An increase in the short-term sale of properties — those that are bought and sold within three years — has hit a 10-year high, with the biggest spike in regional Queensland, according to a national outlook of housing trends.
Data from property analyst group CoreLogic has revealed a sharp increase in the repeated sales of properties in regional Australia, hitting a 10-year high of 18.9 per cent.
Previously, short-term sales were commonly due to properties being “flipped”, but the data suggests mortgage stress has now created “proactive selling” conditions.
Regional Queensland recorded the highest portion of properties that were subject to short-term resales from 2022-23, with the Wide Bay region sitting on top at 27.4 per cent.
Head of Australian research at CoreLogic, Eliza Owen, said there were a couple of reasons the trend had become more “prominent” in 2023.
“They include things like strong capital growth and higher mortgage payments — but for regional Australia, there’s the added factor of a potential reversal in sea change and tree change trends,” she said.
“The market has seen a 50 per cent increase in value since the start of the pandemic.
“But mortgage stress could also be a factor here.”
Ms Owen pointed to the “low-interest rates” people had taken on for a fixed term of three years, noting that the short-term sales trend is “particularly relevant in a rising interest rate environment”.
Costs outweighing benefits for some
Ipswich real estate agent Mitch Edwards has been a local all his life and started working in the industry in 2006.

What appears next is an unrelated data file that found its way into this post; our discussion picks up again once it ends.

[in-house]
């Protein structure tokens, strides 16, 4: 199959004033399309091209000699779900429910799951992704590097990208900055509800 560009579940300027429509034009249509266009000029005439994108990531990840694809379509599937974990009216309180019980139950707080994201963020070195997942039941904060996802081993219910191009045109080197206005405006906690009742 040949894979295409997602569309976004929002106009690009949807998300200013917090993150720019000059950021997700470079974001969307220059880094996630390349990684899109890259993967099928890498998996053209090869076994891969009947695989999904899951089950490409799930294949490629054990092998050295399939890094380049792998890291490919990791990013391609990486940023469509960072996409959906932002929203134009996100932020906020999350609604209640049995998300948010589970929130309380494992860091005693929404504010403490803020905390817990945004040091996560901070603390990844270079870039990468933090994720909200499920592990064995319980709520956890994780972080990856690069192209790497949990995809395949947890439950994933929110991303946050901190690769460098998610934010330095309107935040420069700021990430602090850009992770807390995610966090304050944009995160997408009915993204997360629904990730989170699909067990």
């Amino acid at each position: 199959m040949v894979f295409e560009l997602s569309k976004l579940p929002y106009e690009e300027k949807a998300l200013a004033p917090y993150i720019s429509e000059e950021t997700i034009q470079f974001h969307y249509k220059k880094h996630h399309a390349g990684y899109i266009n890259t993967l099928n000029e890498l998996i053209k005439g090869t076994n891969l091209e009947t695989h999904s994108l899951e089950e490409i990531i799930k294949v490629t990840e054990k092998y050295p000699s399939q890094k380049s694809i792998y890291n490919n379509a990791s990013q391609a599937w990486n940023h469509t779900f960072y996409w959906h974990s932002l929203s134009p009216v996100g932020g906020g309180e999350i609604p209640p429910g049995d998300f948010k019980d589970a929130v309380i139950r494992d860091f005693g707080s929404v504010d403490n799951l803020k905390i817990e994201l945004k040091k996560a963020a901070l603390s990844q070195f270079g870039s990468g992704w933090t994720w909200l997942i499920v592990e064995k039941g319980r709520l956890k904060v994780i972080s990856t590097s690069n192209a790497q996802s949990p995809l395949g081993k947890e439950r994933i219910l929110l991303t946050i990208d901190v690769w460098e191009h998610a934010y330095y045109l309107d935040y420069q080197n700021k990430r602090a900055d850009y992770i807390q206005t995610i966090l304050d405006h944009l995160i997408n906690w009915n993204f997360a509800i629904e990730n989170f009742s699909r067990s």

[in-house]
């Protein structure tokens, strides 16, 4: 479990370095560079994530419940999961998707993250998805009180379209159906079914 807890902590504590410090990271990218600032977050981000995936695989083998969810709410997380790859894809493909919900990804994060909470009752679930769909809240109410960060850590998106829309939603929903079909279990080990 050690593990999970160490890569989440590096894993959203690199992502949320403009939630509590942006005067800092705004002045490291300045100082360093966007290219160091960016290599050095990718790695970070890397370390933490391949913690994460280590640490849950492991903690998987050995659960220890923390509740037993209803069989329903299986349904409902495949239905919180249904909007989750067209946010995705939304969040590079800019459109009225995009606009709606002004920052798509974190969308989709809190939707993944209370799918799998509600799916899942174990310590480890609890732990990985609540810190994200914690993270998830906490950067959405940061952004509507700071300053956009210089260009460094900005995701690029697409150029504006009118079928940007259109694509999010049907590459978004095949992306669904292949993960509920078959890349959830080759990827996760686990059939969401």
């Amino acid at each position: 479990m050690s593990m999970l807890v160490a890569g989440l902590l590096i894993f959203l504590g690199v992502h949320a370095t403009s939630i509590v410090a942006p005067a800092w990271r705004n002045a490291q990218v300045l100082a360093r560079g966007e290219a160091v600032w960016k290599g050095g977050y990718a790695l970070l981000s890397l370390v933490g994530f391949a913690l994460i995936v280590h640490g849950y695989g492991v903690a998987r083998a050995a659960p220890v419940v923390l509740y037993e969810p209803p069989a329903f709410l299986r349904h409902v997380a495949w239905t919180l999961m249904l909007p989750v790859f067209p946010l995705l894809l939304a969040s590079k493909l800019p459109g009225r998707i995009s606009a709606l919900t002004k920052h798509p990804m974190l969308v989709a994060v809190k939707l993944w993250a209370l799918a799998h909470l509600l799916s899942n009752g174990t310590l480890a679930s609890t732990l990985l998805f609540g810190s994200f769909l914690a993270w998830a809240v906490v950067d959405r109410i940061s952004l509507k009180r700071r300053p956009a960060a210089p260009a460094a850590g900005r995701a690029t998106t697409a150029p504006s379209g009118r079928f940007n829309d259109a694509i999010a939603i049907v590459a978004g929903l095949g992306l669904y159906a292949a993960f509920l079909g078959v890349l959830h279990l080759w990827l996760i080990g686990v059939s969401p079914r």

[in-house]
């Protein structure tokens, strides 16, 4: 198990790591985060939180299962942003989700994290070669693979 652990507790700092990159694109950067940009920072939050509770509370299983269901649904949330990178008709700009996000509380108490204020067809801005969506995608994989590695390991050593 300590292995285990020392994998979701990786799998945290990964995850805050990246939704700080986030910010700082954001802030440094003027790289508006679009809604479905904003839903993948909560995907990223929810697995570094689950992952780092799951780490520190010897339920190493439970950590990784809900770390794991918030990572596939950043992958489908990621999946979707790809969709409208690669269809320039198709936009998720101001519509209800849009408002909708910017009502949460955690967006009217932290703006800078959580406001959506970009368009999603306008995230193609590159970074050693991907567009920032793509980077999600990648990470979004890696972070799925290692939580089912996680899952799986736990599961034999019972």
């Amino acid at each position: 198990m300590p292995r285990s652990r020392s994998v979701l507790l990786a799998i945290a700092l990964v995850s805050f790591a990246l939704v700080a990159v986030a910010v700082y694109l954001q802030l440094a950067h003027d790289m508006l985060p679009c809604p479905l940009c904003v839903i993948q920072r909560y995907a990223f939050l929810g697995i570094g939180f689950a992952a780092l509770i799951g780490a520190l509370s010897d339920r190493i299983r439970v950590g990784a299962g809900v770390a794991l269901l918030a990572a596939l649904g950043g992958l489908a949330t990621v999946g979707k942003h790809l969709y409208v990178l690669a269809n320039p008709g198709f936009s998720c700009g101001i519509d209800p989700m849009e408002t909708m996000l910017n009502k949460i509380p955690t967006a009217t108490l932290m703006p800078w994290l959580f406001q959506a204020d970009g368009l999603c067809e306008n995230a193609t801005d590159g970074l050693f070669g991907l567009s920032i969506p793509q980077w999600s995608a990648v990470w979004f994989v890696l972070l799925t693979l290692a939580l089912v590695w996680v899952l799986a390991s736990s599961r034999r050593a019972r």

He’s seen this trend play out in real-time, with a client recently making the move to sell an investment property they only secured “a couple of years ago”.
“With the rate rises on that property, as well as his own personal property, his broker [suggested] to sell,” Mr Edwards said.
“He was very frustrated … he didn’t really want to sell it [but] it [was] costing him more than it was benefiting him.”
The real estate agent has also seen some first home buyers, including friends, who have had to refinance their home loans in an attempt to stay afloat after their rates “almost doubled”.
“I have seen a lot of people that are getting appraisals because with the rate rises that have happened, they may need to sell in the new year,” Mr Edwards said.
Changing migration patterns
Ms Owen said regional Queensland had “seen some of the highest concentrations of short-term selling”, making up more than a fifth of overall sales in the year to August.
While the average number of homes “held for a short period of time” was historically around 14.5 per cent for the state, it has risen to roughly 21 per cent.
But the Sunshine State isn’t the only one seeing the trend, with Ms Owen noting that “most of regional Australia” is seeing similar results.
“It could be that people are proactively selling to get ahead of a mortgage that they can’t afford, but the good news for such sellers is that property values have increased rapidly,” she said.
“So at least they can pay off their debts and maybe have a bit leftover.”
Ms Owen has also observed “more normalised levels of migration from capital cities to regions”, which could help explain the trend.
She said that while Brisbane had seen “a bit of an uptick in short-term resales” as well, the trend was “very much” confined to regional Australia.
“[It] could reflect some of the changing in migration patterns that we’ve seen post COVID lockdowns as well,” Ms Owen said.
‘Distressing’ rate rises
Mr Edwards said there was a risk that the seller’s market could flip to a buyer’s market “if there’s a large number of people in the same boat” who are also looking to sell.
“We did see it [happen] before in 2008, where say a home sold for $320,000, we were reappraising it at $299,000,” Mr Edwards said.
“That’s a $20,000 loss — not a lot of people have [that much money] sitting in their back pocket.
“It is distressing [hearing] ‘Hey Mitch, we can’t afford to live here anymore, we need to sell’.”